GMS 2 Generate noise texture with shader and retrieve its data in GML

NeutronCat

Member
GM Version: GMS 2.3.1 (and all other GMS versions that support shaders, but some changes might be required)
Target Platform: ALL that support shaders
Download: Project File
Links: GLSL Noise Algorithms

Summary:
In this tutorial you will create a Fractional Brownian motion (FBM) noise texture, and retrieve its data from the texture in GML for further usage. The main purpose of this tutorial is to demonstrate how to generate noise texture with shader, and how to use shader to do simple computations.

Tutorial:
Noise textures can be very useful for procedural generation like terrains. We can use a shader that make use of the parallel computations power of GPU, for faster noise texture generation. The noise algorithm is from here (link above), Fractional Brownian motion, which can provide fractual detail features and look more realistic.

Create a new object named "oNoiseGen", which is for the whole process for this tutorial, and then place it to the initial room.
Write the scripts in Create event:
GML:
noise_width = 512;    // The width of the noise texture
noise_height = 512;    // The height of the noise texture
noise_scale = 10;    // The UV scale of the noise texture

surf = surface_create(noise_width, noise_height);    // Surface for noise texture rendering
data[noise_height - 1][noise_width - 1] = 0;    // For storing data from the noise texture

generated = false;    // Whether the generation process is finished

randomize();
And then in Draw event:
GML:
if(!surface_exists(surf))
{
    surf = surface_create(noise_width, noise_height);
}
else
{
    if(generated)
    {
        draw_surface(surf, x, y);
    }
    else
    {
        // Using shader to render the FBM noise texture to the surface
        surface_set_target(surf);
        shader_set(shFBM);
        var scale_param = shader_get_uniform(shFBM, "u_Scale");
        var offset_param = shader_get_uniform(shFBM, "u_vTexcoordOffset");
        shader_set_uniform_f(scale_param, noise_scale);
        // The range of the random number should not be too large, due to floating-point precision problem
        shader_set_uniform_f(offset_param, random_range(-10000, 10000), random_range(-10000, 10000));
        draw_surface(surf, 0, 0);
        shader_reset();
        surface_reset_target();
    
        // Create a buffer for the surface and extract the data from it
        var buff = buffer_create(noise_width * noise_height * 4, buffer_fixed, 1);
        buffer_get_surface(buff, surf, 0);
        buffer_seek(buff, buffer_seek_start, 0);
        for(var j = 0; j < noise_height; j++)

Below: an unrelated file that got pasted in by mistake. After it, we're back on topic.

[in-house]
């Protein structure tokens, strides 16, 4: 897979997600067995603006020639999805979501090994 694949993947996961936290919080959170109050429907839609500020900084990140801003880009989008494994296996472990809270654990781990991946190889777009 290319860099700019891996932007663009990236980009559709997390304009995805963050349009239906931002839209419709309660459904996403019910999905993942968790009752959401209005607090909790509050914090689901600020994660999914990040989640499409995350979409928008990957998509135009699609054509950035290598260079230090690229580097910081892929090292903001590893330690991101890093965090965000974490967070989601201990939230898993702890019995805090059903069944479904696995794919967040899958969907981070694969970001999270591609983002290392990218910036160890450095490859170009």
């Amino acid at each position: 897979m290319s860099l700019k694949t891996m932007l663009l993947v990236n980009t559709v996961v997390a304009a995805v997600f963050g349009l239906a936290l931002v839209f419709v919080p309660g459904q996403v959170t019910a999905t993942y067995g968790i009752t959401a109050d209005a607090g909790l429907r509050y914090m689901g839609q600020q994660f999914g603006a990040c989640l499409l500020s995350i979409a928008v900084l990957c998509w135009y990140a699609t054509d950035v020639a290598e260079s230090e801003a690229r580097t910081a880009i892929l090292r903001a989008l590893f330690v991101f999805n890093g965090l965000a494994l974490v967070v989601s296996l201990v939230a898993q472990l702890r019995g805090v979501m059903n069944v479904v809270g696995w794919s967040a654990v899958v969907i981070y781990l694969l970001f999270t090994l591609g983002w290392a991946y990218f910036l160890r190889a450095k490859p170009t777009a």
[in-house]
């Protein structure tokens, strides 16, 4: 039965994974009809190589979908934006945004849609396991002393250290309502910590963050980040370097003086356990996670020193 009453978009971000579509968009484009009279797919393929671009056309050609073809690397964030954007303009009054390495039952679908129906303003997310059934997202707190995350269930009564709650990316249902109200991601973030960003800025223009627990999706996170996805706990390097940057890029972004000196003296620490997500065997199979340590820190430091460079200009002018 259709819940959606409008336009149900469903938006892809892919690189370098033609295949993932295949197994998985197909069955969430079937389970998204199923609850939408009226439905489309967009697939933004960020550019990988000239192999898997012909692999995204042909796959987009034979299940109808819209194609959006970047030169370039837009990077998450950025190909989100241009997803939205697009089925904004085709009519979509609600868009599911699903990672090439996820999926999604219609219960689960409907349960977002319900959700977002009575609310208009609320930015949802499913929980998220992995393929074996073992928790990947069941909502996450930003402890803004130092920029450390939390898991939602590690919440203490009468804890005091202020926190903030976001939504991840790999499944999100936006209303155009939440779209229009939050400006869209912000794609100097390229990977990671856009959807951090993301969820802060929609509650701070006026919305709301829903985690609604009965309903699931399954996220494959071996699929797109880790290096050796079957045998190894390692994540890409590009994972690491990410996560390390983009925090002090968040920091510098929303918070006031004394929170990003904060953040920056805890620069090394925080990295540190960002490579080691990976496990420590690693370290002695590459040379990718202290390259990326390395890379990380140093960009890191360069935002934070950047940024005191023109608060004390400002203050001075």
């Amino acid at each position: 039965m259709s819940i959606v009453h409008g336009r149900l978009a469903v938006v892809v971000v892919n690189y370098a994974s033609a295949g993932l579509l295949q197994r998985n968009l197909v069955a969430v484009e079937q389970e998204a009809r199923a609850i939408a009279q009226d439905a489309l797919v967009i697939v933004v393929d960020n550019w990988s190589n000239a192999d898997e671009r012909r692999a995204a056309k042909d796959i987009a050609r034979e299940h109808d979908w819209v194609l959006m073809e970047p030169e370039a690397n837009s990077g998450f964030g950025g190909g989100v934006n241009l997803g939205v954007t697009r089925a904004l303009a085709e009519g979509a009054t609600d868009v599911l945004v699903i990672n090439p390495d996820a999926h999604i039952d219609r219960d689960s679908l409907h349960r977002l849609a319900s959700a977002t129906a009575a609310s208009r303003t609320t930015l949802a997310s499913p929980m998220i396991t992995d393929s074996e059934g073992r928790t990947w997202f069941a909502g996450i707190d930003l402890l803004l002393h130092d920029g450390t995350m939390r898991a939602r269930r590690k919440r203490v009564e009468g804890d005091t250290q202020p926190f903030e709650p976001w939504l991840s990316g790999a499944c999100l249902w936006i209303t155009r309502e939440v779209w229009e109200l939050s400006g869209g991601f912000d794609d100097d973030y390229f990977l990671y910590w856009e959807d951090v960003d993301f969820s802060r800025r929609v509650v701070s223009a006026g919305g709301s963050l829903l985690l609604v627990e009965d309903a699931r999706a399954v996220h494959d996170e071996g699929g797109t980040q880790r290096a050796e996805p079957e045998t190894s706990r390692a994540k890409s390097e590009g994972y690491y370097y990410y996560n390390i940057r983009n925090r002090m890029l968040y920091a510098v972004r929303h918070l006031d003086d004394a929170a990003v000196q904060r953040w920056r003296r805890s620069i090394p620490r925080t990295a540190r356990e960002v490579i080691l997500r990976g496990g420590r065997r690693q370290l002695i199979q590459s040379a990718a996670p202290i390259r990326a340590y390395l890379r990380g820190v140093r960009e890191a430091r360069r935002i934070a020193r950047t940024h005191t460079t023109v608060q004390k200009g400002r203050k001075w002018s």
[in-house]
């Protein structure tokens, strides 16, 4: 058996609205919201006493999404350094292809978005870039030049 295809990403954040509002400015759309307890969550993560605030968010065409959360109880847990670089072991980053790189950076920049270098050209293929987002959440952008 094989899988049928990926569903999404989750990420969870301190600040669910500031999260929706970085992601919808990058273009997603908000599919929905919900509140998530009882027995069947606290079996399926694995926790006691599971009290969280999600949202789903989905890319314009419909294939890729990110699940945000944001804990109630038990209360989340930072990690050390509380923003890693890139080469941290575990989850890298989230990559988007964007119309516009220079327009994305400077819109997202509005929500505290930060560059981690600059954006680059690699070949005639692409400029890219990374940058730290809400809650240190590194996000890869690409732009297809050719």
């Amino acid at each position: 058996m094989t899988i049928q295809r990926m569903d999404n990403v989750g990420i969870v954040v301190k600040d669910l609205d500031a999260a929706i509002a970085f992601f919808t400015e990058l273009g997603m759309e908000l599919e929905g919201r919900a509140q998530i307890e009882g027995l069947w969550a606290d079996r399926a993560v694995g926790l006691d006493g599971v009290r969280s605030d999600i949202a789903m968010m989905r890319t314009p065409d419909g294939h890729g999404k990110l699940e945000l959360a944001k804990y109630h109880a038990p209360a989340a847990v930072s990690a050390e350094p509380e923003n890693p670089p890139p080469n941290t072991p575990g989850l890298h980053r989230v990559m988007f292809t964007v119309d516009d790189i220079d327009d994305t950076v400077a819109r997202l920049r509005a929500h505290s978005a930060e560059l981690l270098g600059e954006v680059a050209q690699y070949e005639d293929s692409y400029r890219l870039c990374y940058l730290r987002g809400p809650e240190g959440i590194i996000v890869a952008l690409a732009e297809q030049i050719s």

{
            for(var i = 0; i < noise_width; i++)
            {
                // 4 bytes (32 bits) per pixel, only the last byte is needed
                data[j][i] = buffer_read(buff, buffer_u32) & 255;
            }
        }
        buffer_delete(buff);
    
        // Set the flag to stop the whole process after successfully getting the data
        generated = true;
    }
}
The basic idea is that, use the FBM noise shader to render noise patterns to the surface, and create a buffer of the surface for faster reading data in GML, but since buffer is not convenient to use, it then stores the data to a 2D array.

2.
Create a new shader named "shFBM", for rendering FBM noise patterns.

In its vertex shader:
GML:
attribute vec3 in_Position;                  // (x,y,z)
attribute vec2 in_TextureCoord;              // (u,v)

varying vec2 v_vTexcoord;

void main()
{
    vec4 object_space_pos = vec4( in_Position.x, in_Position.y, in_Position.z, 1.0);
    gl_Position = gm_Matrices[MATRIX_WORLD_VIEW_PROJECTION] * object_space_pos;

    v_vTexcoord = in_TextureCoord;
}
The vertex color is not needed here, so it is removed.

In its fragment shader:
GML:
varying vec2 v_vTexcoord;

float rand(vec2 n)
{
    return fract( sin( dot( n, vec2(12.9898, 4.1414) ) ) * 43758.5453 );
}

float noise(vec2 n)
{
    const vec2 d = vec2( 0.0, 1.0 );
    vec2 b = floor( n ), f = smoothstep( vec2(0.0), vec2(1.0), fract(n) );
    return mix( mix( rand(b), rand(b + d.yx), f.x ), mix( rand(b + d.xy), rand(b + d.yy), f.x ), f.y );
}

// Rotate to reduce axial bias
const mat2 rot = mat2( 0.8, -0.6, 0.6, 0.8 );

float fbm( vec2 p )
{
    float f = 0.0;
    f += 0.5000 * noise( p ); p = rot * p * 2.02;
    f += 0.2500 * noise( p ); p = rot * p * 2.03;
    f += 0.1250 * noise( p ); p = rot * p * 2.01;
    f += 0.0625 * noise( p );

    return f / 0.9375;
}

uniform float u_Scale;
uniform vec2 u_vTexcoordOffset;

void main()
{
    float f = fbm( v_vTexcoord * u_Scale + u_vTexcoordOffset );
    gl_FragColor = vec4( f, f, f, 1. );
}
The basic idea for FBM here is that, compute the first noise layer based on the noise function with the vector2 uv sample point parameter, and then rotate and scale the sample point to continue computing the second noise layer with half of the previous amplitude. A 2x2 matrix is used for doing rotate operation, which can reduce axial alignment artifact. Finally it accumulate several noise layers with different detail.

The result:


This example can be further optimized or improved, for example, making use of all 4 RGBA bytes to store data, or increasing the contrast of the texture to make the generated values that are closed to 0 or 255 more possible. However, they are not hard to implement and won't be included in this tutorial.
 
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